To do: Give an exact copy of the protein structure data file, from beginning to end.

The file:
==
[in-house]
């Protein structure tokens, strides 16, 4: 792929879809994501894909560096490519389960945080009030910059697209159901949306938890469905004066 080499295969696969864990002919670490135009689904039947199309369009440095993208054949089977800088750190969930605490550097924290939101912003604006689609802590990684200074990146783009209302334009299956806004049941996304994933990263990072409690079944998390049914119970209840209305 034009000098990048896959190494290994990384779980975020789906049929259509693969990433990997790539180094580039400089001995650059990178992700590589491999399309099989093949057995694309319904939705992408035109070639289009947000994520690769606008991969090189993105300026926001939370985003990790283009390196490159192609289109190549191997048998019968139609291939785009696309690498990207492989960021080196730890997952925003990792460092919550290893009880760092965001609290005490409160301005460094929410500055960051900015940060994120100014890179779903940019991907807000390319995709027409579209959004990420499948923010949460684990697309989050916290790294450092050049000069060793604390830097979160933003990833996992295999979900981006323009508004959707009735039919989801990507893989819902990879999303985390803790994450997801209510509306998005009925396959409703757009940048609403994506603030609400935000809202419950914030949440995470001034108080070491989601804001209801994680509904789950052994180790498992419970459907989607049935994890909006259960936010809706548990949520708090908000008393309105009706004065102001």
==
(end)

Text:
[in-house]
């Protein structure tokens, strides 16, 4: 792929879809994501894909560096490519389960945080009030910059697209159901949306938890469905004066 080499295969696969864990002919670490135009689904039947199309369009440095993208054949089977800088750190969930605490550097924290939101912003604006689609802590990684200074990146783009209302334009299956806004049941996304994933990263990072409690079944998390049914119970209840209305 034009000098990048896959190494290994990384779980975020789906049929259509693969990433990997790539180094580039400089001995650059990178992700590589491999399309099989093949057995694309319904939705992408035109070639289009947000994520690769606008991969090189993105300026926001939370985003990790283009390196490159192609289109190549191997048998019968139609291939785009696309690498990207492989960021080196730890997952925003990792460092919550290893009880760092965001609290005490409160301005460094929410500055960051900015940060994120100014890179779903940019991907807000390319995709027409579209959004990420499948923010949460684990697309989050916290790294450092050049000069060793604390830097979160933003990833996992295999979900981006323009508004959707009735039919989801990507893989819902990879999303985390803790994450997801209510509306998005009925396959409703757009940048609403994506603030609400935000809202419950914030949440995470001034108080070491989601804001209801994680509904789950052994180790498992419970459907989607049935994890909006259960936010809706548990949520708090908000008393309105009706004065102001």